FEMS Microbiology Reviews
© Federation of European Microbiological Societies. Published by John Wiley & Sons Ltd. All rights reserved
Recently Published Issues
Chief Editors Choice
Recent knowledge on secreted and contact-dependent Pseudomonas peptides and proteins exhibiting antibacterial activity has expanded enormously, warranting a timely update of this aspect of sociomicrobiology for Pseudomonas aeruginosa and other Pseudomonas species.
Glycans and lectins cover crucial roles in virus biology and their interplay often shapes the virus-host interaction. This review reflects on glycan-lectin interactions in the context of viral infection and anti-viral immunity, and explores potential targets for antiviral strategies.
New Editor Karine A Gibbs
Karine Gibbs is an Assistant Professor in the Department of Molecular and Cellular Biology at Harvard University. Her research group uses the bacterium Proteus mirabilis as a bacterial communication model system. She graduated with an A.B. in Biochemical Sciences from Harvard University and a Ph.D. in Microbiology and Immunology at Stanford University. As a graduate student, she studied the cell biology of pathogens and developed tools to follow the movements of proteins on the bacterial surface. She studied for her postdoctoral fellowship at the University of Washington where she began her investigations of the molecular mechanisms underlying self-recognition in bacteria.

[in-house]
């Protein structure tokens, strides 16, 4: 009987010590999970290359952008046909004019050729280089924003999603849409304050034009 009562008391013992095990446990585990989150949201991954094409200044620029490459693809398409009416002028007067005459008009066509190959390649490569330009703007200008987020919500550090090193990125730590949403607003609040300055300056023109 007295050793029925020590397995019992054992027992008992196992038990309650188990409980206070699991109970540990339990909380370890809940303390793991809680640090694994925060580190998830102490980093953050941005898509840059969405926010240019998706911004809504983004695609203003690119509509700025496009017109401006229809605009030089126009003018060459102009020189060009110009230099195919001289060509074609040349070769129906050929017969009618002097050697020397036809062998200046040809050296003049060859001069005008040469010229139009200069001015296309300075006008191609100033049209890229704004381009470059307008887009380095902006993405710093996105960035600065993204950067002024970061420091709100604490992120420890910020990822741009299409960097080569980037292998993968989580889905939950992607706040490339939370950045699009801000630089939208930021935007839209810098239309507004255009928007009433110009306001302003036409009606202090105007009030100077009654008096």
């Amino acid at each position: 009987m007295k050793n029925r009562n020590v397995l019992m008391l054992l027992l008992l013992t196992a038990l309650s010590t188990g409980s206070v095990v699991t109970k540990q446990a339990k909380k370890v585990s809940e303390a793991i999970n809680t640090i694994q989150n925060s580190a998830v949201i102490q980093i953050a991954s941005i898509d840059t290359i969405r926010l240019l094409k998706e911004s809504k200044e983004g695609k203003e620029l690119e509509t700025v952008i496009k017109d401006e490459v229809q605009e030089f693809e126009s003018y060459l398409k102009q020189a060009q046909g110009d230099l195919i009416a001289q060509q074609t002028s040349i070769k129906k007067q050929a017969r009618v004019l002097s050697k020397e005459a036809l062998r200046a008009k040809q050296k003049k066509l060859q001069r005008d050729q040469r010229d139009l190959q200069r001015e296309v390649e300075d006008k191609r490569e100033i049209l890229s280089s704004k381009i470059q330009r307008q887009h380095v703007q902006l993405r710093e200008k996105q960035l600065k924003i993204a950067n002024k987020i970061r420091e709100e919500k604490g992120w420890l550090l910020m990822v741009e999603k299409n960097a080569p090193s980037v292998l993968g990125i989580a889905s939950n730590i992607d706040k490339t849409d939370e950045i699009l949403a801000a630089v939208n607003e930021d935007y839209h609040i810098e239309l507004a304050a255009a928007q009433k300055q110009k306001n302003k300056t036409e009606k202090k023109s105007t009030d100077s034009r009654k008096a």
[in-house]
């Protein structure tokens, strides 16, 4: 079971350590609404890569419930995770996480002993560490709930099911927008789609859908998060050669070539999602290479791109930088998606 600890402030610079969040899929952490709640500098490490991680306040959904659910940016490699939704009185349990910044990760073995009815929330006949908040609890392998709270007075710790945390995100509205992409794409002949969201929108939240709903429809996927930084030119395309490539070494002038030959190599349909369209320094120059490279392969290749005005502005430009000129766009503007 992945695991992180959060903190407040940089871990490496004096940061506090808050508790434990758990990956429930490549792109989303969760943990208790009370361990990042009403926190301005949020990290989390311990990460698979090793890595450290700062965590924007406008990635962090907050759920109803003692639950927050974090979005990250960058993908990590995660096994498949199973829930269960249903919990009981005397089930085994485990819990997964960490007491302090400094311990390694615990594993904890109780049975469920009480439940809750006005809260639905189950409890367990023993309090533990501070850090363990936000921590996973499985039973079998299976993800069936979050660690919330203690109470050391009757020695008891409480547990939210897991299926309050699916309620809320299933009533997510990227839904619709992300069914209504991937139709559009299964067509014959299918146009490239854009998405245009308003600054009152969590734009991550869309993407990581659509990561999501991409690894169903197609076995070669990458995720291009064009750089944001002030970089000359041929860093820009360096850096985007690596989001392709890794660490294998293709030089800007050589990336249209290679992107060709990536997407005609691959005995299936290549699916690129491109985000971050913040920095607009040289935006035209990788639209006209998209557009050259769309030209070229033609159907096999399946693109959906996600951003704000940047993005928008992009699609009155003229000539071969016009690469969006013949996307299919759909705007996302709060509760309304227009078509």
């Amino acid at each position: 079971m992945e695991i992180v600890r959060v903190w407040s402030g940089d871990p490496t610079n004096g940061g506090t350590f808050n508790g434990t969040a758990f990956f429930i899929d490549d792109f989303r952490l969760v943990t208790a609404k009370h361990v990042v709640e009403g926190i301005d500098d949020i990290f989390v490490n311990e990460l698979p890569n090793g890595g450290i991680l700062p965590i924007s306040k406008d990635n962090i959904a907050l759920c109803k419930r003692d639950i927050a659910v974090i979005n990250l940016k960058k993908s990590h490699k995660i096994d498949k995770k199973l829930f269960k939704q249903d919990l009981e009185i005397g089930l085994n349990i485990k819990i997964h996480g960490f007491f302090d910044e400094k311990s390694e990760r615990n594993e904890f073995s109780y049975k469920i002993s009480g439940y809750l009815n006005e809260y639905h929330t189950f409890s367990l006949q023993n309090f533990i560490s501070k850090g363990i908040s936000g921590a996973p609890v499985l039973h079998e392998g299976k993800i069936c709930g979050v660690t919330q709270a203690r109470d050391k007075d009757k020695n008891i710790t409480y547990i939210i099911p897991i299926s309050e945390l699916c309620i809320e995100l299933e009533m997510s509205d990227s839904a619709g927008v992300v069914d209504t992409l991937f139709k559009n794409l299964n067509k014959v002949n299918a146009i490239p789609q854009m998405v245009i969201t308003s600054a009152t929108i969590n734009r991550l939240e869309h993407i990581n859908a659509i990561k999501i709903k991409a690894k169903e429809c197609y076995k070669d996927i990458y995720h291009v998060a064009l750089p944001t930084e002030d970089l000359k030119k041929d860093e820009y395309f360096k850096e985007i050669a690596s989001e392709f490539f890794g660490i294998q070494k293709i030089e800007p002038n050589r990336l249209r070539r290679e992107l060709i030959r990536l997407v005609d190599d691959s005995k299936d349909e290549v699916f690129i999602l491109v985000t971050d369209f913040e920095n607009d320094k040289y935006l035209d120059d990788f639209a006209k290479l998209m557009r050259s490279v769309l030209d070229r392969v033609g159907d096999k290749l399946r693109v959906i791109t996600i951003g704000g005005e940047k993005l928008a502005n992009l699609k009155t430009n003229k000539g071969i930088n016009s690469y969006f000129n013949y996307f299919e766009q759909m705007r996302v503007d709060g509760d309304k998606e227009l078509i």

This review discusses the assembly of the type III secretion injectisome, a cell envelope spanning macromolecular machine used by Gram-negative bacteria to translocate bacterial effector proteins into host cells.
Previous Thematic Issues:
Yeasts as models in cell biology
Host-associated microbiota: impact on health and disease
Microbial Toxins in the Green World
Regulation of Gene Uptake/CRISPR